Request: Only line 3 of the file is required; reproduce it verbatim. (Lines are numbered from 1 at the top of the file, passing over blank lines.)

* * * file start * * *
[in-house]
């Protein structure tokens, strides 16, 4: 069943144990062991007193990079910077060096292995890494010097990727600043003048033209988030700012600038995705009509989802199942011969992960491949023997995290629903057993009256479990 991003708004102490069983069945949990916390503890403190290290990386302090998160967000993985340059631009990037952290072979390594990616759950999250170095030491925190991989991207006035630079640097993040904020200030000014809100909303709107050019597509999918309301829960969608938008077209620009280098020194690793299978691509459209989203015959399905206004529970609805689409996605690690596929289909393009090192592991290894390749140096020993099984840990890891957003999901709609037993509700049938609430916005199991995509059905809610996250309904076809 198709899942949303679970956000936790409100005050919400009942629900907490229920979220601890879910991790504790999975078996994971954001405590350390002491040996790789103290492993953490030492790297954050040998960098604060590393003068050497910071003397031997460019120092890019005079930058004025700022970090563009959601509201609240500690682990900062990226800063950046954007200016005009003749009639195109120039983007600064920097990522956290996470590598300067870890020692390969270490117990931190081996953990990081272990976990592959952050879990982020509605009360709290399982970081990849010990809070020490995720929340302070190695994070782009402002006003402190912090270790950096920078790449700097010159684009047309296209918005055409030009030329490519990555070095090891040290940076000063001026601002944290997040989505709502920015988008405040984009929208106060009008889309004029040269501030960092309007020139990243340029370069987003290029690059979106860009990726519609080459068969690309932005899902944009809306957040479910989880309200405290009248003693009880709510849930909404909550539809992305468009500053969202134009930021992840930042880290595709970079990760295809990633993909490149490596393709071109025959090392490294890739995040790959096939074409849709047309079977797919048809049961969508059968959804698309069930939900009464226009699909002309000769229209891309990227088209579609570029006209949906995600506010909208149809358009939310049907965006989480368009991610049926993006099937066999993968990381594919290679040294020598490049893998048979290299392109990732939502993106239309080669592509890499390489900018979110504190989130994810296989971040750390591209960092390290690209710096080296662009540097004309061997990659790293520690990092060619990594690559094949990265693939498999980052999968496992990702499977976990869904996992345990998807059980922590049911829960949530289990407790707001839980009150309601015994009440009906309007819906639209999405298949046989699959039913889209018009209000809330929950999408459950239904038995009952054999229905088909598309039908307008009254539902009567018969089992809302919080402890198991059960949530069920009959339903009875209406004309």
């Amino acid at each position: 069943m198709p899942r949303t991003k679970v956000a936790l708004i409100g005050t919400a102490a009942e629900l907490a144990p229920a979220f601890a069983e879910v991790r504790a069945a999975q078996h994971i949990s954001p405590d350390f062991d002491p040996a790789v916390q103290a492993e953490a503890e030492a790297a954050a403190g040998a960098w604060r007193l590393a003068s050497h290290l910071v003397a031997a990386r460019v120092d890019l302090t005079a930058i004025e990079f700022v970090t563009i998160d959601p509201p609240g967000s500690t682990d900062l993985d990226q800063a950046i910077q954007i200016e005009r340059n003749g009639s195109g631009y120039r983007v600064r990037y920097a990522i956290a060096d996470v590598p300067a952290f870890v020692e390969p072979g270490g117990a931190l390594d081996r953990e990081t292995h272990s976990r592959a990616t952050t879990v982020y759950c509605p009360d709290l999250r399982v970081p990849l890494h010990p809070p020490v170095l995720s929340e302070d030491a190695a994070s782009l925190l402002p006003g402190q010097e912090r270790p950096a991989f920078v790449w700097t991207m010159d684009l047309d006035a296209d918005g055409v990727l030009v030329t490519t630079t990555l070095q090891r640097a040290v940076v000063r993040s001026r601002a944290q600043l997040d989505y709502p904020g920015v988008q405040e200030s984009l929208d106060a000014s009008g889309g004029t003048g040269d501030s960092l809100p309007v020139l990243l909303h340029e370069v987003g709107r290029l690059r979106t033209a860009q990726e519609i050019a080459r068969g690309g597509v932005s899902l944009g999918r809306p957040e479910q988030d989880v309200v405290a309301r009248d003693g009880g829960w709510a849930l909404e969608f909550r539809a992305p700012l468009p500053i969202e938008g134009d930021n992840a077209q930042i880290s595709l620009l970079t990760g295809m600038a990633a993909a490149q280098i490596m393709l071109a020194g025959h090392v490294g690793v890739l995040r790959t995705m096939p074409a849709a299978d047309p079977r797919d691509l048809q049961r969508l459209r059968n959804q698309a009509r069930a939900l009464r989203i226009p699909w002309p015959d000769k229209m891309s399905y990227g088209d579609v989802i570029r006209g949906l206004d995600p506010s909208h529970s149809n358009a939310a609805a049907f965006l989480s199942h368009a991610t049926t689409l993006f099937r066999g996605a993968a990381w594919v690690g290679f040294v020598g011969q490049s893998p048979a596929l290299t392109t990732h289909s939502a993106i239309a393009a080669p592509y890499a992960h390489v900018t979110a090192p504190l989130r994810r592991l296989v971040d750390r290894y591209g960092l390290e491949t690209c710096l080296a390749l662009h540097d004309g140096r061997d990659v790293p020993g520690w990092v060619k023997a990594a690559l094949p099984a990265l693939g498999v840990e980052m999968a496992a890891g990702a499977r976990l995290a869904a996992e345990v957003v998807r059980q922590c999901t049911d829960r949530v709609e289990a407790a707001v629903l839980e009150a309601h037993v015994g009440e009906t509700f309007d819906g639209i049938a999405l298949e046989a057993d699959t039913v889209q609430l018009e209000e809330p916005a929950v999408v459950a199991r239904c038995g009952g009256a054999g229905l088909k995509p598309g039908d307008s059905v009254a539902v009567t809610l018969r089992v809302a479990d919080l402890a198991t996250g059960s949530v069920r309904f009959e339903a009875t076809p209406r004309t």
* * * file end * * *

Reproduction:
């Amino acid at each position: 069943m198709p899942r949303t991003k679970v956000a936790l708004i409100g005050t919400a102490a009942e629900l907490a144990p229920a979220f601890a069983e879910v991790r504790a069945a999975q078996h994971i949990s954001p405590d350390f062991d002491p040996a790789v916390q103290a492993e953490a503890e030492a790297a954050a403190g040998a960098w604060r007193l590393a003068s050497h290290l910071v003397a031997a990386r460019v120092d890019l302090t005079a930058i004025e990079f700022v970090t563009i998160d959601p509201p609240g967000s500690t682990d900062l993985d990226q800063a950046i910077q954007i200016e005009r340059n003749g009639s195109g631009y120039r983007v600064r990037y920097a990522i956290a060096d996470v590598p300067a952290f870890v020692e390969p072979g270490g117990a931190l390594d081996r953990e990081t292995h272990s976990r592959a990616t952050t879990v982020y759950c509605p009360d709290l999250r399982v970081p990849l890494h010990p809070p020490v170095l995720s929340e302070d030491a190695a994070s782009l925190l402002p006003g402190q010097e912090r270790p950096a991989f920078v790449w700097t991207m010159d684009l047309d006035a296209d918005g055409v990727l030009v030329t490519t630079t990555l070095q090891r640097a040290v940076v000063r993040s001026r601002a944290q600043l997040d989505y709502p904020g920015v988008q405040e200030s984009l929208d106060a000014s009008g889309g004029t003048g040269d501030s960092l809100p309007v020139l990243l909303h340029e370069v987003g709107r290029l690059r979106t033209a860009q990726e519609i050019a080459r068969g690309g597509v932005s899902l944009g999918r809306p957040e479910q988030d989880v309200v405290a309301r009248d003693g009880g829960w709510a849930l909404e969608f909550r539809a992305p700012l468009p500053i969202e938008g134009d930021n992840a077209q930042i880290s595709l620009l970079t990760g295809m600038a990633a993909a490149q280098i490596m393709l071109a020194g025959h090392v490294g690793v890739l995040r790959t995705m096939p074409a849709a299978d047309p079977r797919d691509l048809q049961r969508l459209r059968n959804q698309a009509r069930a939900l009464r989203i226009p699909w002309p015959d000769k229209m891309s399905y990227g088209d579609v989802i570029r006209g949906l206004d995600p506010s909208h529970s149809n358009a939310a609805a049907f965006l989480s199942h368009a991610t049926t689409l993006f099937r066999g996605a993968a990381w594919v690690g290679f040294v020598g011969q490049s893998p048979a596929l290299t392109t990732h289909s939502a993106i239309a393009a080669p592509y890499a992960h390489v900018t979110a090192p504190l989130r994810r592991l296989v971040d750390r290894y591209g960092l390290e491949t690209c710096l080296a390749l662009h540097d004309g140096r061997d990659v790293p020993g520690w990092v060619k023997a990594a690559l094949p099984a990265l693939g498999v840990e980052m999968a496992a890891g990702a499977r976990l995290a869904a996992e345990v957003v998807r059980q922590c999901t049911d829960r949530v709609e289990a407790a707001v629903l839980e009150a309601h037993v015994g009440e009906t509700f309007d819906g639209i049938a999405l298949e046989a057993d699959t039913v889209q609430l018009e209000e809330p916005a929950v999408v459950a199991r239904c038995g009952g009256a054999g229905l088909k995509p598309g039908d307008s059905v009254a539902v009567t809610l018969r089992v809302a479990d919080l402890a198991t996250g059960s949530v069920r309904f009959e339903a009875t076809p209406r004309t």